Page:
This post originated in an on-line conversation I had with a friend about LGBT community ethics in relation to coming out. There’s still tension within the LGBT Mormon community over the question of how “out” to be in the Church. I was pointing out that while the closet protects, it also isolates. “Silence,” I said, “equals distancing and alienation.” Ironically, while the Mormon community frequently punishes individuals for coming out, staying in the closet punishes us even more, amplifying suffering with fear and loneliness. In the closet, we might be fully “included” in the Church, but only in a Church that does not bear our burdens with us, that cannot fully minister to us. There is a reason why the LGBT community has evolved “coming out” as a core ethic, closely identified with the values of integrity and community.
But, my friend protested, it’s wrong to emphasize coming out too heavily, or to imply that refusing to come out equates with dishonesty. I agreed with him. In the 1980s, some gay community activists were using “outing” as a political tool to publicly humiliate and discredit closeted political opponents, which sparked widespread discussion in the gay community about “outing.” While many in the gay community approve of outing in exceptional, extreme cases of individuals who perpetrate abuse while shrouding a private gay sex life in secrecy, the gay community has largely rejected the tactic of “outing” as unethical. Yes, we have evolved coming out of the closet as a core ethic. But we’ve evolved with it the twin or corollary ethic of letting each individual decide for him or herself when, how and to whom to come out. We have evolved a strong ethic that coming out is a personal decision no one should feel pressured to make.
Discussing and thinking about the ethics of coming out begged the question: What other core ethics has the gay community evolved through the struggle for equality and dignity in the decades since the Stonewall Riots sparked the gay rights movement? And how would those ethics speak to LGBT people of faith?
Gay community ethics have evolved significantly since the 1970s. For instance, sexual freedom was once seen as the core ethic of the gay community. The ideal of marriage was rejected as “bourgeois” and hypocritical, invented by an oppressive patriarchy to gird up male supremacy. Then came the AIDS epidemic, and the gay community learned that family matters, that community recognition of our relationships matters, and that sexual self-restraint has an upside. Forty years ago, few would have predicted that the gay community would embrace marriage as a core value. Yet… Here we are.
I began to think about the question of LGBT community ethics, tongue-in-cheek, in terms of “ten commandments” of the LGBT community. What are the “thou shalts” and the “thou shalt nots” of the LGBT community? As I reflected more deeply, I began to see parallels between the core ethics of the LGBT community and the actual ten commandments. There’s a reason THE ten commandments are timeless. The rejection of idolatry, of false images of god and of the misuse of God’s name, the Sabbatarian demand that we see ourselves as part of a larger moral community, the importance of family, the prohibitions against harming ourselves and others, and the prohibition against coveting what is not and should not be ours are universal values for a reason. As the gay community comes of age spiritually and ethically, why wouldn’t we see the truth of these commandments illuminated in lessons many of us have learned the hard way?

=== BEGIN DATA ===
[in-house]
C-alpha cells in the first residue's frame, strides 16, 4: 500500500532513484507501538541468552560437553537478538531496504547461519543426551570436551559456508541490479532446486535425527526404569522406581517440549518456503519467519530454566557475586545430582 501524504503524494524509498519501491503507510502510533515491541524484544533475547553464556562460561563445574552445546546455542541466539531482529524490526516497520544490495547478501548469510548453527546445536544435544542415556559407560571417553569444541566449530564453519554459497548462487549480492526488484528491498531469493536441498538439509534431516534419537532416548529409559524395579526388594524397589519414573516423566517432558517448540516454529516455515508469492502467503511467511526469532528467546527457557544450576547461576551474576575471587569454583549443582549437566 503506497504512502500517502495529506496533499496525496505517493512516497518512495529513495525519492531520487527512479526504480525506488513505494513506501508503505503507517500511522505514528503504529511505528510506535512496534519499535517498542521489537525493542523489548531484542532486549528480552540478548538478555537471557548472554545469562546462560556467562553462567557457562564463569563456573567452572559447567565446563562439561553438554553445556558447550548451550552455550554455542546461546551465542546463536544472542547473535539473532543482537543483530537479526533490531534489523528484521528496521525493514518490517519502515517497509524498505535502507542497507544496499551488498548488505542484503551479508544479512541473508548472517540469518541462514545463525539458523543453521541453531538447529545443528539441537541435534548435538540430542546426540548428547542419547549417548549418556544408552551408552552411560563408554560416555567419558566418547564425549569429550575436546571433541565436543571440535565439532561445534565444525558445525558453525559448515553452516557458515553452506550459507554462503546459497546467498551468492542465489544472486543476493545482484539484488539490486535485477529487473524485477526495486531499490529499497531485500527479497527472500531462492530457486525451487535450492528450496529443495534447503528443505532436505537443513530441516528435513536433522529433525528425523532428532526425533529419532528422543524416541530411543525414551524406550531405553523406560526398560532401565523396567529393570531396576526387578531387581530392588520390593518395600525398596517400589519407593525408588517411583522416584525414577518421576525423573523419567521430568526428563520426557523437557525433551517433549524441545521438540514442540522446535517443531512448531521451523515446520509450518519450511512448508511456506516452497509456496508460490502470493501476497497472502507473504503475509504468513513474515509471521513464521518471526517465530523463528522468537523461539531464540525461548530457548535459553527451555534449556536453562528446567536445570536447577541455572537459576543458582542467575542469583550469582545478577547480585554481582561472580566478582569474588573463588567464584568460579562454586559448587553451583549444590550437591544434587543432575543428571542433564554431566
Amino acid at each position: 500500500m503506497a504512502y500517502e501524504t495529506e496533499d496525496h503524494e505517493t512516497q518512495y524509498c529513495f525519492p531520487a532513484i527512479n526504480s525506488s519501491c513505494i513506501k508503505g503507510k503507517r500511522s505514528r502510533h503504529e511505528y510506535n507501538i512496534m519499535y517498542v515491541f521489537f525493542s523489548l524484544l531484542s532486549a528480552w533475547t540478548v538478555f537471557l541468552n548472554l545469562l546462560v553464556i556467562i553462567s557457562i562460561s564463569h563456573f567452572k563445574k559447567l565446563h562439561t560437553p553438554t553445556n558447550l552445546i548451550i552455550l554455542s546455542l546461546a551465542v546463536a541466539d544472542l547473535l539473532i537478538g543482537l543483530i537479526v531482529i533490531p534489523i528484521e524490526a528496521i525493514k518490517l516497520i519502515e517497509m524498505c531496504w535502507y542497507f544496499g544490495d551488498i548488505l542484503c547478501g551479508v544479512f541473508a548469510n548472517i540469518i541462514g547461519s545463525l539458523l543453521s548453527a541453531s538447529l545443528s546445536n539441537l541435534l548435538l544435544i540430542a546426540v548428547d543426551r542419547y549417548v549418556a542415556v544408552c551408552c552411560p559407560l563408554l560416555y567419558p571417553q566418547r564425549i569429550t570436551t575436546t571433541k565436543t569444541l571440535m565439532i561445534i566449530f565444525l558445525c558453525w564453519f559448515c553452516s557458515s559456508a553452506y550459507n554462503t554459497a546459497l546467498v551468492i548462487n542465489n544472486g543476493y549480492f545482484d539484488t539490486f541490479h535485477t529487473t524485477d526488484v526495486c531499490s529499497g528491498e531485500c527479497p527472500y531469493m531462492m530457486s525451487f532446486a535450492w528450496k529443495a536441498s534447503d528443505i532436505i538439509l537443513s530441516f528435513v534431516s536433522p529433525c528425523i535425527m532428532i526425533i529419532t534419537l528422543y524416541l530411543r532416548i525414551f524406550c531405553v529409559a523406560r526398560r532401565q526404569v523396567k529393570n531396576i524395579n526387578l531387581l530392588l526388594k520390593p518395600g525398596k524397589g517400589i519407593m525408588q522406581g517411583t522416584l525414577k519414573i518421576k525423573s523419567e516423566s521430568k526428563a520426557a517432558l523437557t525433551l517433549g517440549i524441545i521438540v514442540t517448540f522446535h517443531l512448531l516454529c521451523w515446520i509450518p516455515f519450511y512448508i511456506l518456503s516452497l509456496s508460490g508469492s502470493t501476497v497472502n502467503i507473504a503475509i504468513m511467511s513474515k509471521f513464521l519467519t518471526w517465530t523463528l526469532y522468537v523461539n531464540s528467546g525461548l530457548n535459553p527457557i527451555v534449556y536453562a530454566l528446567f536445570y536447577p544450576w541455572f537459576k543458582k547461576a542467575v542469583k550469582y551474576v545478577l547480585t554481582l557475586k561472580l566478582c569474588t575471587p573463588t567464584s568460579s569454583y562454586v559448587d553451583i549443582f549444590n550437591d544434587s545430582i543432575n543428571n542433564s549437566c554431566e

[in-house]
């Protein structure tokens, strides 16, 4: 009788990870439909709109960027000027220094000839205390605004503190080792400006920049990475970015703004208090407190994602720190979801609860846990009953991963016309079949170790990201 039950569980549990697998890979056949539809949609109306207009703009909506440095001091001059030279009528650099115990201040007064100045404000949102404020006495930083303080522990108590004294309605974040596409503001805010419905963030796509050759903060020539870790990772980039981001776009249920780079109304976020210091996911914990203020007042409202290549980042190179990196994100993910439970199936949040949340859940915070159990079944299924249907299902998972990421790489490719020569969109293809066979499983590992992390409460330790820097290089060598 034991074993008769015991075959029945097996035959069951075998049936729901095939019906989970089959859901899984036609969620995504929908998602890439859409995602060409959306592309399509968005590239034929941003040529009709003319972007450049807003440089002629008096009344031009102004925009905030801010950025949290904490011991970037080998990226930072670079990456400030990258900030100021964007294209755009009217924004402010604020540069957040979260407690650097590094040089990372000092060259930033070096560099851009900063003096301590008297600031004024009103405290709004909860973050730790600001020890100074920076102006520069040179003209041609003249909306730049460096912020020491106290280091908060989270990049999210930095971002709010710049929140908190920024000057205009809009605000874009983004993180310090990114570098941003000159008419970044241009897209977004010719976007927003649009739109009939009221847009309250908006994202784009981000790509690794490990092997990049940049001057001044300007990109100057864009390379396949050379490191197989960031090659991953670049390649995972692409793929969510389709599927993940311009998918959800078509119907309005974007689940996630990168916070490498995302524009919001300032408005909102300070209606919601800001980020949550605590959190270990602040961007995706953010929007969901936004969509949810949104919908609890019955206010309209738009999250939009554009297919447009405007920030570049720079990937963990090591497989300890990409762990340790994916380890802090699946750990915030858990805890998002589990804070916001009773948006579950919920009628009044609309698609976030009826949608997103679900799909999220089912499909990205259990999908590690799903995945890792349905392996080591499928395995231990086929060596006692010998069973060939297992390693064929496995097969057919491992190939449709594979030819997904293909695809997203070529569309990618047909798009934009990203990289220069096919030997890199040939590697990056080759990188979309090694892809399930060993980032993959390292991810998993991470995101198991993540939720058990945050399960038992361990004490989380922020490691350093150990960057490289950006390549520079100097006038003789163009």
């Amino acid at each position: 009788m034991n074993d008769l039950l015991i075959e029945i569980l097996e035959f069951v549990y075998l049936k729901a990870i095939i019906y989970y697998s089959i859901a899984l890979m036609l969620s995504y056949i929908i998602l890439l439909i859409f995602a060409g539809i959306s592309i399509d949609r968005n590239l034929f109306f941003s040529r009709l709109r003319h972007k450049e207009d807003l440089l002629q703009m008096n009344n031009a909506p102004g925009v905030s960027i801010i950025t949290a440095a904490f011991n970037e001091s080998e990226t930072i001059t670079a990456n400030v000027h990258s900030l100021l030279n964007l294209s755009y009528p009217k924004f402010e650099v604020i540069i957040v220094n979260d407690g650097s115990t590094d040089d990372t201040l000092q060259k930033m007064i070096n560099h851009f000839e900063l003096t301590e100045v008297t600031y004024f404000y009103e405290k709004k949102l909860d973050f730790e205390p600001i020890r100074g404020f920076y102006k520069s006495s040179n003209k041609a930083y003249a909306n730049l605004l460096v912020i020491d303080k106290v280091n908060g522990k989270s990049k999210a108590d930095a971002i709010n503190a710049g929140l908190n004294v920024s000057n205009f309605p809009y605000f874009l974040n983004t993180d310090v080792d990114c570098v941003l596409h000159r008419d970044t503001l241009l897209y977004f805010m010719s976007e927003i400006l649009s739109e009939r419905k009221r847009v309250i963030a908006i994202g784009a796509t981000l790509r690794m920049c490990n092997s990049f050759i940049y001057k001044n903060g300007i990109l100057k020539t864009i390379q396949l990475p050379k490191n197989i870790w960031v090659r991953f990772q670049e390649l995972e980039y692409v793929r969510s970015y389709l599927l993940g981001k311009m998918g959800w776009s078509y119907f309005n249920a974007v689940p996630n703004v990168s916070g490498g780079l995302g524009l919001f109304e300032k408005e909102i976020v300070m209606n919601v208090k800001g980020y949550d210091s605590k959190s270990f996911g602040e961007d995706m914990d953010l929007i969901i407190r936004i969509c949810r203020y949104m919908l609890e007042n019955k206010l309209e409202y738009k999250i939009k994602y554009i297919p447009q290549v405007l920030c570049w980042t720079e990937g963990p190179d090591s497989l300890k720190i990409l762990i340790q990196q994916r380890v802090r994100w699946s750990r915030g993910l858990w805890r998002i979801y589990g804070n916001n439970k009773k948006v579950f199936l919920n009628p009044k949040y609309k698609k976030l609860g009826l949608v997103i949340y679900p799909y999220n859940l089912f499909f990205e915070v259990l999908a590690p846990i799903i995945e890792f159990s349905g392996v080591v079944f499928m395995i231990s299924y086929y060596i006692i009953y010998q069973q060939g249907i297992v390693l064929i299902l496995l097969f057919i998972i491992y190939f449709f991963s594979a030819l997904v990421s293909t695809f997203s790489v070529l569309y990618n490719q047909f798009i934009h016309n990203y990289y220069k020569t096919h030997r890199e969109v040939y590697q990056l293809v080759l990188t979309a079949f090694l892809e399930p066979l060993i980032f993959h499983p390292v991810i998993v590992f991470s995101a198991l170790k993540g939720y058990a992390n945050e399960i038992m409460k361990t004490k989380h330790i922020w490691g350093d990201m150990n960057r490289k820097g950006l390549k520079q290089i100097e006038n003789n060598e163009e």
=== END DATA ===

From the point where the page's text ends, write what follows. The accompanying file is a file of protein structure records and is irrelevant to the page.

What began for me as a tongue-in-cheek reflection on LGBT community ethics as “ten commandments” became for me a reflection on the LGBT community’s witness of the truth of the ten commandments.
1. Thou shalt rest assured that I, the Lord thy God, do love thee with a fierce and unconditional love, for I have created thee as thou art and have redeemed thee at great personal cost, and will never abandon thee. Thou shalt not permit anyone to convince thee that anything in earth or heaven could ever come between thee and my love.
3. Thou shalt not be misled by those who use my name in vain, claiming that I the Lord God hate thee and condemn thee or that I consider thee an abomination. They are full of it, sayeth the Lord, and I will not hold them guiltless for thus taking my name in vain.
4. Remember that there is always someone worse off than thee, and do something to make the world a better place for them. It’s not all about thee. And if thou do this, all thy days shall be holy.
5. Love and honor thy father and thy mother, for they do love thee more than thou dost know, even when they don’t always act like it; and have patience with them in the days of thy coming out that thou and they might live long upon the land together and enjoy a loving, full relationship with each other some day.
6. Thou shalt not kill thyself. For, thus saith the Lord, things do get better.
7. Thou shalt work for marriage equality, for it is pleasing to the Lord and will be pleasing to thee that love be given and received in the framework of everlasting commitment. And it is pleasing to the Lord that thou be held to the same standards of fidelity as thy heterosexual brothers and sisters.
8. Thou shalt come out of the closet, that thy younger and more vulnerable gay brothers and sisters might have hope and wax in confidence, that they may not kill themselves but live long upon the land, seeing thy good example.
9. Thou shalt not out thy brother or sister, nor steal from them the right and privilege of coming out on their own timetable, to whom they are ready, when they are ready.
10. Thou shalt not covet thy heterosexual neighbor’s respectability and heterosexual privilege.
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